Meet Becky Carlson, the “Fearless Coach”
Becky has been in NCAA college coaching (USA) for more than a decade and is passionate about not only Women’s NCAA Rugby, but is also an advocate for the health and welfare of our coaching population.
As a public speaker, equality advocate and coach, Becky has grown tired of the abundance of resources for sport specific technical skill building and sitting at endless seminars only to be left with no solutions on how to survive in the profession of coaching with this generation.
Becky believes our athletes are losing their ability to communicate with each other and therefore, with us, the coaches. Becky is interested in connecting and assisting other coaches who are challenged daily through this profession with today’s generation.
“Athletics / sports remains a staple in a long line of vehicles used to create social change. I am a firm believer that if we have truthful conversations with the next generation, both male and female about equity and treatment, we can solve unfair hiring and ethical practices in athletics / sports. Ultimately this will lead us to a healthier society with both women and men having equal representation in law making, policy development and in the workforce. If you are having trouble as a coach finding your voice and asking for more, please connect with me. We can all learn from one another.”
Becky Carlson – Fearless Coach
As “Fearless Coach”, Becky is often the first to stand up for female coaches alike and share stories and examples of women being mistreated and discriminated against within the US NCAA System. We wanted to find out from Becky where her passion for equality advocacy began and how she thinks the coaching profession can be improved for all.
Over the next few weeks, we will be sharing videos and blogs created by Becky, but first, we will be sharing with you our interview…if you missed PART 1 CLICK HERE
Q: How can we change the culture in a department if the female coaches are being treated badly. Is it just a case of firing the abusive colleagues?
A: The toxic culture in an athletic department is not just one person. It’s the allowances that we make to the person who brings the archaic mindsetand behaviors to the department. If a toxic Athletic Director leaves, the culture is still in place even though people think they have got rid of the problem, they haven’t.
You could get rid of Josh Berlo at UMD or Gary Bartaat Iowaand you could get rid of all these the leaders at Michigan state- but there are people waiting in line wanting to continue to lead the way they did and that culture continues. That is what people don’t understandwhen they think a single firing fixes the issue.
Q: Do you think one of the ways of eradicating that negative culture as a whole is by making the department more diverse with female coaches etc? Or is it a case of having to wait until the ‘old boys’ die out?
A: Let me compare that scenario of waiting for the ‘old boys’ to die out to a dynamic of a team culture; you have a team, and lets say you have a particular class (i.e. your juniors, seniors, freshman etc) that may have a fewwho have contrary ideas to the way they want the team to be led. I learned much about this from Mollly Grisham, who is the founder of a Person of Influence.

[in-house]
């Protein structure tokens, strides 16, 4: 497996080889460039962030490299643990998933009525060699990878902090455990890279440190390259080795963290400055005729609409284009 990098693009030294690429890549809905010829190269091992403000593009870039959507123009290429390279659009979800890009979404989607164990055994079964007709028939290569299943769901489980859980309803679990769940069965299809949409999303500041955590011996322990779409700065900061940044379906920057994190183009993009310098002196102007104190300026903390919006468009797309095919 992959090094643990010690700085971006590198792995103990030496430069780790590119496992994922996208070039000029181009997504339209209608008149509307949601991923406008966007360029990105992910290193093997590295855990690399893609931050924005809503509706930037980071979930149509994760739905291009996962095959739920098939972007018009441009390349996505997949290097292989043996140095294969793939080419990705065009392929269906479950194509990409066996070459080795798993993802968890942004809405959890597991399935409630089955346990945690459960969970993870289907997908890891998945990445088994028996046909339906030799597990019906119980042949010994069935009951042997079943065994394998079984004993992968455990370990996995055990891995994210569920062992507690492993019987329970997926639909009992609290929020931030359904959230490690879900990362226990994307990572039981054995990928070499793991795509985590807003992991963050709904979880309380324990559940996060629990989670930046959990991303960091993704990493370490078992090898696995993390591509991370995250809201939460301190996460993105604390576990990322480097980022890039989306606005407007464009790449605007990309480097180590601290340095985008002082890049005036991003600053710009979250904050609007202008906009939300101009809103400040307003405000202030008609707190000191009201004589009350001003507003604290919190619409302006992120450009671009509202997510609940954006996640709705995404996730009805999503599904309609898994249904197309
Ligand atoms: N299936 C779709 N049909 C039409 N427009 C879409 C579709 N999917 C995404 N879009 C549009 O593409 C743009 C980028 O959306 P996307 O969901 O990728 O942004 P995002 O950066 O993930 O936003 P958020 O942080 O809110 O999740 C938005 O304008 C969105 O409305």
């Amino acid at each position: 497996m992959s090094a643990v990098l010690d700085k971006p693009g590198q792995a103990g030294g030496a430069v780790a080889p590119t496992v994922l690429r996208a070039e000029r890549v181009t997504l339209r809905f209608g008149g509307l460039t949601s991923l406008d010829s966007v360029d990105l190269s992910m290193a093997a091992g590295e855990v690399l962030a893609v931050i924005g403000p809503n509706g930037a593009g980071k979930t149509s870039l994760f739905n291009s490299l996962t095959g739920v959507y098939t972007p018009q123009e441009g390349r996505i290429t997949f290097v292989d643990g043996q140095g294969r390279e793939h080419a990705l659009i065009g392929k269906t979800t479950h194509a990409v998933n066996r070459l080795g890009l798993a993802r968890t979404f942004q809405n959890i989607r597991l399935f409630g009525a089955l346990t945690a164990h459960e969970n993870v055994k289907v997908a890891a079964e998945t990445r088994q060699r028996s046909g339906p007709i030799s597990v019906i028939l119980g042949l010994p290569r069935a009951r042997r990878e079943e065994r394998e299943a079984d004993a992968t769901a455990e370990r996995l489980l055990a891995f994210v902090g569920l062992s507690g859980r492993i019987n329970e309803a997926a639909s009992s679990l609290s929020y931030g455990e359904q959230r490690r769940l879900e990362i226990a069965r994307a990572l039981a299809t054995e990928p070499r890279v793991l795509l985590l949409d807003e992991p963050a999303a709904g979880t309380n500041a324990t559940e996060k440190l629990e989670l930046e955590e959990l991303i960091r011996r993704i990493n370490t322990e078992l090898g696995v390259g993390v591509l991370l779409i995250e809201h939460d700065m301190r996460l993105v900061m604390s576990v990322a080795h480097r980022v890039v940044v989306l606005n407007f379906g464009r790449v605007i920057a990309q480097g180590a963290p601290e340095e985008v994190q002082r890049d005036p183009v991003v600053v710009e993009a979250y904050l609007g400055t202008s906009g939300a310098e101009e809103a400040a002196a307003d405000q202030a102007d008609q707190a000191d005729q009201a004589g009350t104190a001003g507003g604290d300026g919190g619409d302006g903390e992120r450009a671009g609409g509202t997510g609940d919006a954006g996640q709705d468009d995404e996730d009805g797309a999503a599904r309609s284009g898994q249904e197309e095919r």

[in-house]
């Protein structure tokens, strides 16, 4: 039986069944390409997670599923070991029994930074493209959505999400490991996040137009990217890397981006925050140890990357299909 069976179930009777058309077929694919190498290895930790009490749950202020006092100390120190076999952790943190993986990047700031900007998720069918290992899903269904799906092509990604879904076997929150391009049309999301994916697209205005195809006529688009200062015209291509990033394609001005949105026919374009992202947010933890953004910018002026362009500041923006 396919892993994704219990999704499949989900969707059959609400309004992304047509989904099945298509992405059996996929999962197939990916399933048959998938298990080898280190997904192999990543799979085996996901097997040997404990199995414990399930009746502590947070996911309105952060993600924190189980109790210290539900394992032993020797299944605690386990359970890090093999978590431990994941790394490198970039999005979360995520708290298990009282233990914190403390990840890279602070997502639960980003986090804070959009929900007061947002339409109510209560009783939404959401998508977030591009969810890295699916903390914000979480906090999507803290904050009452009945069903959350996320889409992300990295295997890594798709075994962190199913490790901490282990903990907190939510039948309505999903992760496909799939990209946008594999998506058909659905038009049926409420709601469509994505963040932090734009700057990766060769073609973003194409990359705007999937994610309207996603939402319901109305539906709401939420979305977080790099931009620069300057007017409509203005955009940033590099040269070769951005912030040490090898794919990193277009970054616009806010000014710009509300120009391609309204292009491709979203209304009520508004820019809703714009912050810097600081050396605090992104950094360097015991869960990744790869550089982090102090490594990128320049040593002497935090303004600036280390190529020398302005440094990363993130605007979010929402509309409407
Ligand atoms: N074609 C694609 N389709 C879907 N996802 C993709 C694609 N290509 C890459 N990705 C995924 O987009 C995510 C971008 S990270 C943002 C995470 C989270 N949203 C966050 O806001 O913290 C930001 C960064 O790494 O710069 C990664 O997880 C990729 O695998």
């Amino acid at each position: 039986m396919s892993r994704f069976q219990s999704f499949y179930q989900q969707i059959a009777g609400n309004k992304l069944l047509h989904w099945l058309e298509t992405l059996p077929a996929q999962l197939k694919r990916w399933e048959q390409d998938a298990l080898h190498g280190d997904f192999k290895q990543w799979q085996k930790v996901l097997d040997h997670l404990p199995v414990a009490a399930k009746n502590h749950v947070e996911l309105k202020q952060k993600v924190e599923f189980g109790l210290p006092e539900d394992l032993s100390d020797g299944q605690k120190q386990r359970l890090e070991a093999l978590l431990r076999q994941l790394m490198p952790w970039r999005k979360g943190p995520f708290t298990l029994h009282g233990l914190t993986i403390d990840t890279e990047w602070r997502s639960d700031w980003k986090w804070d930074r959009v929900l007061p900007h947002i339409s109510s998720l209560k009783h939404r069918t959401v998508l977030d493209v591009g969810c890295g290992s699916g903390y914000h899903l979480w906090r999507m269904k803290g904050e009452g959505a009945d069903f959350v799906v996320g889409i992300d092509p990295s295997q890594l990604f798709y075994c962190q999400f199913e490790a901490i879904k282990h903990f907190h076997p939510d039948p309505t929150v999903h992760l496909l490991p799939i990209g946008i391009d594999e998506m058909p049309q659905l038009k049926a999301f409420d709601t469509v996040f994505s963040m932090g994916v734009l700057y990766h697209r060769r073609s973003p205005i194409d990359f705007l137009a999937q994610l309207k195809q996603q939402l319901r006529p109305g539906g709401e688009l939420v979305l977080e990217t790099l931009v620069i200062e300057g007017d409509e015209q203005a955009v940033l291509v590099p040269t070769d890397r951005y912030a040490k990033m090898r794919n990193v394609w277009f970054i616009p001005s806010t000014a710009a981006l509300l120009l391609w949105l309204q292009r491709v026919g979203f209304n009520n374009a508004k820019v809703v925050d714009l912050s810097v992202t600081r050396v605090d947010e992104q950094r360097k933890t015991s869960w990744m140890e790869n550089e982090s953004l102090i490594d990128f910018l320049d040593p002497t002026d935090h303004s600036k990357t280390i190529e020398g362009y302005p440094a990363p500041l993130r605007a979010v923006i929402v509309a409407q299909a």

So let’s say you get pockets of push-backon your leadership, a few problem athletes not interested in following team rules, or just an absence of positive service to the team- and rather than wading through that quagmire of drama and trying to handle it you just say “I’ll just wait to graduate that class and things will be fineafter that” – that’s just like saying “we’ll just wait for these dinosaursin athleticsto die out and things will be fine in the department”.
The problem is that those juniors or sophomores will eventually become the seniorsand juniors, and they have learned from the older students how to behave. So even though those graduated students aren’t around anymore, the lessons of how to create cultural unresthave been passed down to the juniors and the behaviour continues.
So that idea of just letting the toxic culture just age out, if you don’t deal with it in the moment, I don’t think it will ever change. You just end up in a never ending cycle because others then hold on to those bad values. You never know what people listen to and hold on to and what stays and what goes in terms of what they are absorbing from the leadership.
The point about making the departments more diverse is also a complex one. Part of the problem in the US right nowis the disconnect of ourfemale administrators. Some of them are a group who have created a divide, because at the upper levels female administrators are trying to preserve their own longevity in athleticsinside the good ol’ boys club.It’s not an easy balance. They feel like if they don’t go along with the culture of the department, they will never progress, or keeps their roles. Climbingthe ladderin athletics doesn’t arrive by taking one for the team in supporting your female coaches, it arrives with submission, silence and helping departments keep their reputation in tact at all costs. Supportingfemale coaches is far less of a resume booster than hitching your wagon male leaders in positions of strength.
A lot of the coaches I talk to have more issues dealing with their supervisor who happens to be female, because that female is having to hang on to their position and maintain their seat. Being compliant in the NCAA is one of the biggest ways to climb the ladder.
Yes, we can point fingers at the male athletics directors who are not hiring women, but you can also point fingers at the women who are not supporting those women who are in the industry.
If you are a coach in the NCAA…share your thoughts and experiences below (anonymously if you wish) and visit Becky’s twitter page for more information @TFCoachCarlson